Where does that leave their relationship with us - can we be part of the dogs’ pack? Barry Eaton (2005) writes that: “During the critical period for social development, the interaction with siblings and the dam results in imprinting of the puppy’s brain. In other words it knows it’s a dog, will recognise another dog and behave accordingly. This will shape the development of the dog's future behaviour. We accept dogs into our human family but the dog cannot be part of a pack with humans because of the interaction and imprinting the puppy received in its first few weeks of life. It doesn't think like us, or behave like us, or smell like us, or live by the same values as us.”[vi] Thus, although there can be little doubt that, given the chance, dogs do indeed form very strong, special relationships with humans, it is unlikely they perceive us as other dogs, or even as being part of their canine dominance hierarchy (if indeed they have one), and there is absolutely no motivation for them to challenge us for status … which, in turn, negates the rationalization for using rank-reduction programmes.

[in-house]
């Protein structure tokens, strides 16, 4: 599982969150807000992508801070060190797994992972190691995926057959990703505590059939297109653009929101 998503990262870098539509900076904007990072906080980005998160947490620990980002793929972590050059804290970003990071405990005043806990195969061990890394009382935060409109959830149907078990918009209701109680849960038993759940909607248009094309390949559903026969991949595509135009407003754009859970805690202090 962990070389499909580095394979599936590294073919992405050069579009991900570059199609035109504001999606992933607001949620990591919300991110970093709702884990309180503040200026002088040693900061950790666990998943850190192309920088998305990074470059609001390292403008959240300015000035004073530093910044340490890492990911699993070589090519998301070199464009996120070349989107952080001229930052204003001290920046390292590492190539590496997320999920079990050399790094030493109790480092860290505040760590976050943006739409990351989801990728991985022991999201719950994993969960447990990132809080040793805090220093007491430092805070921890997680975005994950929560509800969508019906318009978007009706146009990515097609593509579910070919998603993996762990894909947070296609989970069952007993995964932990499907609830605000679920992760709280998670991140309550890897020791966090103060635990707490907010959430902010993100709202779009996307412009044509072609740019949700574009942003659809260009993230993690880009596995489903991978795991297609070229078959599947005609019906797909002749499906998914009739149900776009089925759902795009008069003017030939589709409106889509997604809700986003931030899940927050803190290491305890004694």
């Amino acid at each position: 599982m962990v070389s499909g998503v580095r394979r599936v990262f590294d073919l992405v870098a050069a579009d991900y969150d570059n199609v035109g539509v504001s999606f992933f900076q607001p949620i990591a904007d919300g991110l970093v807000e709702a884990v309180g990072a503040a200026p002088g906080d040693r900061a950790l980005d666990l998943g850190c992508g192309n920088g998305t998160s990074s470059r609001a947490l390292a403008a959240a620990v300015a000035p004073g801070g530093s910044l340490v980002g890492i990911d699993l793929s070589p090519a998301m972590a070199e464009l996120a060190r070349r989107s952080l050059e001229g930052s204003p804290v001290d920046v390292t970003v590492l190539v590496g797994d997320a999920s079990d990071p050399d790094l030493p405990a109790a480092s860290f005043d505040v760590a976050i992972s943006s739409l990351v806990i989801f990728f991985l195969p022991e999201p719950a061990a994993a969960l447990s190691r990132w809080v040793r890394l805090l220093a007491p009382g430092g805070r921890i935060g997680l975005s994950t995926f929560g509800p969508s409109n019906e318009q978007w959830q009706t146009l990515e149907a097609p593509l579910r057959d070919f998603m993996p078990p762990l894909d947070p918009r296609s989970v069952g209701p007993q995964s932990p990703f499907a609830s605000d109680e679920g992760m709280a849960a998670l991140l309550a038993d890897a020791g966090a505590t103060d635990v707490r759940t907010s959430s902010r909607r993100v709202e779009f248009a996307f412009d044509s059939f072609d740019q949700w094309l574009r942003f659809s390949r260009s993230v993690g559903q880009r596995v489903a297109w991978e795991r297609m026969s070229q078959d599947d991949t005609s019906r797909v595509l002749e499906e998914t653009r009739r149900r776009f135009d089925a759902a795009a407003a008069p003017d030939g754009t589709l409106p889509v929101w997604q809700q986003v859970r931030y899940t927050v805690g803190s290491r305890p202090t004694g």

Notwithstanding the above, although dogs might not perceive us as being dogs or part of their ‘pack’, in the sense of us being part of their hierarchical structure, I do nevertheless believe that they do perceive us as being part of their social group.
But if dogs do not perceive us as being part of their hierarchical structure, why they then sometimes appear to challenge us for status; posture and exhibit so-called dominant behaviour aimed at us? Well, firstly, there seems to be a lot of confusion about what the terms dominance and status actually means, so let us first clarify the terms.